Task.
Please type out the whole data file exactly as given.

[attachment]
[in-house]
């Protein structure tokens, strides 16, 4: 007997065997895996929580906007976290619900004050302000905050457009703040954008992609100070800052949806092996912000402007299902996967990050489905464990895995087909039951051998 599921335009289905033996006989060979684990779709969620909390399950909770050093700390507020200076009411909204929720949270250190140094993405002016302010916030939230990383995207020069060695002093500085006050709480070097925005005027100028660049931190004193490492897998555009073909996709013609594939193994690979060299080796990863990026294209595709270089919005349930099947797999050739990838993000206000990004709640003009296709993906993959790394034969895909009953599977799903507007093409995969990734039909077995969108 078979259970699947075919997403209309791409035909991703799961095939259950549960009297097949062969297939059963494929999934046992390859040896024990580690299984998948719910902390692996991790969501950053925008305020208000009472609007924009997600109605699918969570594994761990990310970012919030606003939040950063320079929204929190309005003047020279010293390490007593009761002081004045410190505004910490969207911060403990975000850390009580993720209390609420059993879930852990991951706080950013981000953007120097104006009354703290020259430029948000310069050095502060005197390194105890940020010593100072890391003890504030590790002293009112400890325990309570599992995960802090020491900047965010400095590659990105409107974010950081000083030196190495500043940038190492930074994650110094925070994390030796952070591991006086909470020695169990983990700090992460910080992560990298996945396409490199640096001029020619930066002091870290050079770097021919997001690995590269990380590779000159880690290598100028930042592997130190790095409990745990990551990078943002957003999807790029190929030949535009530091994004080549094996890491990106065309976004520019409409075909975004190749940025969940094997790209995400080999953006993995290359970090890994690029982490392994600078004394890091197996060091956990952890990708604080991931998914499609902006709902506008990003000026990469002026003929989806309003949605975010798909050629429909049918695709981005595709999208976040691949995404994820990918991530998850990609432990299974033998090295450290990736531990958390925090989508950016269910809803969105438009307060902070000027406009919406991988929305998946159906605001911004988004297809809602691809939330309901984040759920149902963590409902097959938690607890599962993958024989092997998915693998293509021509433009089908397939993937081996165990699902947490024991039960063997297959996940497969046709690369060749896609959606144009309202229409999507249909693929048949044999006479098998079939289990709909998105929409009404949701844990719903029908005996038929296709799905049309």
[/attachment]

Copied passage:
[in-house]
């Protein structure tokens, strides 16, 4: 007997065997895996929580906007976290619900004050302000905050457009703040954008992609100070800052949806092996912000402007299902996967990050489905464990895995087909039951051998 599921335009289905033996006989060979684990779709969620909390399950909770050093700390507020200076009411909204929720949270250190140094993405002016302010916030939230990383995207020069060695002093500085006050709480070097925005005027100028660049931190004193490492897998555009073909996709013609594939193994690979060299080796990863990026294209595709270089919005349930099947797999050739990838993000206000990004709640003009296709993906993959790394034969895909009953599977799903507007093409995969990734039909077995969108 078979259970699947075919997403209309791409035909991703799961095939259950549960009297097949062969297939059963494929999934046992390859040896024990580690299984998948719910902390692996991790969501950053925008305020208000009472609007924009997600109605699918969570594994761990990310970012919030606003939040950063320079929204929190309005003047020279010293390490007593009761002081004045410190505004910490969207911060403990975000850390009580993720209390609420059993879930852990991951706080950013981000953007120097104006009354703290020259430029948000310069050095502060005197390194105890940020010593100072890391003890504030590790002293009112400890325990309570599992995960802090020491900047965010400095590659990105409107974010950081000083030196190495500043940038190492930074994650110094925070994390030796952070591991006086909470020695169990983990700090992460910080992560990298996945396409490199640096001029020619930066002091870290050079770097021919997001690995590269990380590779000159880690290598100028930042592997130190790095409990745990990551990078943002957003999807790029190929030949535009530091994004080549094996890491990106065309976004520019409409075909975004190749940025969940094997790209995400080999953006993995290359970090890994690029982490392994600078004394890091197996060091956990952890990708604080991931998914499609902006709902506008990003000026990469002026003929989806309003949605975010798909050629429909049918695709981005595709999208976040691949995404994820990918991530998850990609432990299974033998090295450290990736531990958390925090989508950016269910809803969105438009307060902070000027406009919406991988929305998946159906605001911004988004297809809602691809939330309901984040759920149902963590409902097959938690607890599962993958024989092997998915693998293509021509433009089908397939993937081996165990699902947490024991039960063997297959996940497969046709690369060749896609959606144009309202229409999507249909693929048949044999006479098998079939289990709909998105929409009404949701844990719903029908005996038929296709799905049309």